As the writer Anatole France once said, "The law, in its majestic equality, forbids the rich as well as the poor to sleep under bridges."
The right to refuse to have health insurance — something Republican leaders tout as a fundamental freedom — is a lot like the "right" to sleep under bridges. No one wants to exercise it.
GOP leaders are framing the requirement that every American get health insurance as the gravest assault on our liberty since the British burned the White House in 1814. But even the most hard-core teapartistas tend to freely choose the very insurance coverage whose imposition they decry as socialist tyranny. Few conservatives insist on paying their own medical expenses because they're rugged individualists.
More than 50 million Americans have no health insurance and nearly 30 million more have such bad policies that they're officially "underinsured." Is the Affordable Care Act a dreadful imposition on them? Nearly all uninsured Americans wish they had medical coverage, and the underinsured wish they had more.
People are uninsured and underinsured for two reasons: Either they can't afford coverage, or insurance companies refuse to insure them. "Choosing" not to have health insurance because you'd prefer to feed your children isn't a real choice.
One cornerstone of President Barack Obama's health care reform is that the government will offer subsidies to many people who face this dilemma. They won't have to choose between hunger and health any longer.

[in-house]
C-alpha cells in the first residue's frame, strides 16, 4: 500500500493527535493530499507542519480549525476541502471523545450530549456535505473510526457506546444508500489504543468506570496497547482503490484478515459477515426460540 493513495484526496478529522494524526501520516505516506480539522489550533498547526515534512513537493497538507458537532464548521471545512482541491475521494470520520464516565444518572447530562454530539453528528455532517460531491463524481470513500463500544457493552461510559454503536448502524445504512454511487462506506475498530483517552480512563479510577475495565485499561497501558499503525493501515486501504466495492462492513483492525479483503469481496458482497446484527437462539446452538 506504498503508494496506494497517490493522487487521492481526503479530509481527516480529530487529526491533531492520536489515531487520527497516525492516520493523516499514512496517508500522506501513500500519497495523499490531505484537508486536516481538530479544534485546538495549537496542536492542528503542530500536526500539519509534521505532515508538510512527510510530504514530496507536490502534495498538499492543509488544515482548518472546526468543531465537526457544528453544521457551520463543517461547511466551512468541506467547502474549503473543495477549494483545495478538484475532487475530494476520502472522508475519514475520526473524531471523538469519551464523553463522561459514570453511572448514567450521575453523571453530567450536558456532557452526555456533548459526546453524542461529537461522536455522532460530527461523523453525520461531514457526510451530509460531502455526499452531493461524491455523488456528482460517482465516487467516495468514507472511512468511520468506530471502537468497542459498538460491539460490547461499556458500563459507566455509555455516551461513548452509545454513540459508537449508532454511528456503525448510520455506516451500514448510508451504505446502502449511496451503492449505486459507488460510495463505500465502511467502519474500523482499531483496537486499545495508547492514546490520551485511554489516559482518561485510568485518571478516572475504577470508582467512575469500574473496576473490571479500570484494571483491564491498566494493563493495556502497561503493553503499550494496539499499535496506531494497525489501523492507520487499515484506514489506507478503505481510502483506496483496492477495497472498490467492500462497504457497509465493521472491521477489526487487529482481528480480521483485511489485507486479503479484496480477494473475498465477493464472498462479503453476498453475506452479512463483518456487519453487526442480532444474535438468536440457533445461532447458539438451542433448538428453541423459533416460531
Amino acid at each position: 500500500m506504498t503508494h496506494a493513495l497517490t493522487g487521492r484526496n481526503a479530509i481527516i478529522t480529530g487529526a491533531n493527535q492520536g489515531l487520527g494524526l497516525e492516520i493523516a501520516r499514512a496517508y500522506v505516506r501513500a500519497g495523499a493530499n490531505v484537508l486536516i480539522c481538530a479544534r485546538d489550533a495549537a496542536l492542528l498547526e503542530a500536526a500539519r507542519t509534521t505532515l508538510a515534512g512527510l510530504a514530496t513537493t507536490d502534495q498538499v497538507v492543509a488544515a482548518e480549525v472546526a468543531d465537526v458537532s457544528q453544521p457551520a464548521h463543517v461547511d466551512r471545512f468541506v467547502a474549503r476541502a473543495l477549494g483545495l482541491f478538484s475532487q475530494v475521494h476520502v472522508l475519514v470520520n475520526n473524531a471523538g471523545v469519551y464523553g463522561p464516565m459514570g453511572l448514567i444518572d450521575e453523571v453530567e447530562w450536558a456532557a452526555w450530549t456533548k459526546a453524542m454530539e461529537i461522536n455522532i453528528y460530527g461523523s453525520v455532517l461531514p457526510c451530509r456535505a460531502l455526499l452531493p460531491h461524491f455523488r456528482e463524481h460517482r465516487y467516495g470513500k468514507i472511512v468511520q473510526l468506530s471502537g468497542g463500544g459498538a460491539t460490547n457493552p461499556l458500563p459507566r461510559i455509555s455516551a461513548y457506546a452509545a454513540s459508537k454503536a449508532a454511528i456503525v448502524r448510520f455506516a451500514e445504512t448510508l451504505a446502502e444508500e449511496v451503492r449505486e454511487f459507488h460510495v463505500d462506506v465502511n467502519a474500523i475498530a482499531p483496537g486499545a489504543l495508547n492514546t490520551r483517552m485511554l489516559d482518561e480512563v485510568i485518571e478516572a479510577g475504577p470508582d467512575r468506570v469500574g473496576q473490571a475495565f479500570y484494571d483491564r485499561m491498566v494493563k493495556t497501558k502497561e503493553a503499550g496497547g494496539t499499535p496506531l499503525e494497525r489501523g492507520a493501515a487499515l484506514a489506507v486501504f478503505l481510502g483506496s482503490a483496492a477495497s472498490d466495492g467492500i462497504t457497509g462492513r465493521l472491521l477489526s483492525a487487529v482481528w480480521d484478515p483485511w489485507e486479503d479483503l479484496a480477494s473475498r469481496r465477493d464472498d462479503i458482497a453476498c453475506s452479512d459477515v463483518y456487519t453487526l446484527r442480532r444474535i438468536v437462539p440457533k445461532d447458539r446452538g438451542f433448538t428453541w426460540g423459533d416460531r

And there's nothing un-American about making people purchase health services or insurance. Consider these examples of how the government can legitimately force you to do the right thing:
Children must go to school, unless their parents are among the 3 percent who opt for home-schooling. And children must be vaccinated before they enter the classroom. That means the government makes you pay for a vaccine, or you get a subsidized one at a clinic. We consent because we don't want the risk of epidemics. It's not an assault on our liberty — just an illustration of how, because we live in society, we can be made to buy things when necessary for the well-being of society as a whole.
And, if you want to drive, you must buy liability insurance. Our society recognizes you don't have the right to be irresponsible — to do something inherently risky to others, like driving a vehicle, without being able to provide compensation if and when you cause an accident.
Health insurance is no different. The Affordable Care Act won't let you behave irresponsibly at other people's expense. You can theoretically "choose" not to have health insurance. But you can't choose never to get cancer or have a heart attack, or never to incur crushing medical expenses. And since we're not yet the kind of society that will let people die in the gutter outside of a hospital because they don't have money or insurance, a "choice" not to be insured is really a choice to make others pay for the medical expenses you or your kids will very likely incur at some point.
We have a responsibility to pay our dues in a free society, and the government isn't assaulting liberty by making us live up to our responsibilities. We don't have the right to a free ride. But what else do you call the act of letting everyone else pay our medical bills — particularly when the collective burden of uninsured individuals and families imposes an enormous cost on our entire national medical system and a grave burden on our economy?
The truth is that no one wants to be without health insurance. The Affordable Care Act isn't going to make it available to everyone — an estimated 26 million Americans will still be uninsured by 2020 — but it's a big step in the right direction. The Supreme Court made the right choice when it upheld the law.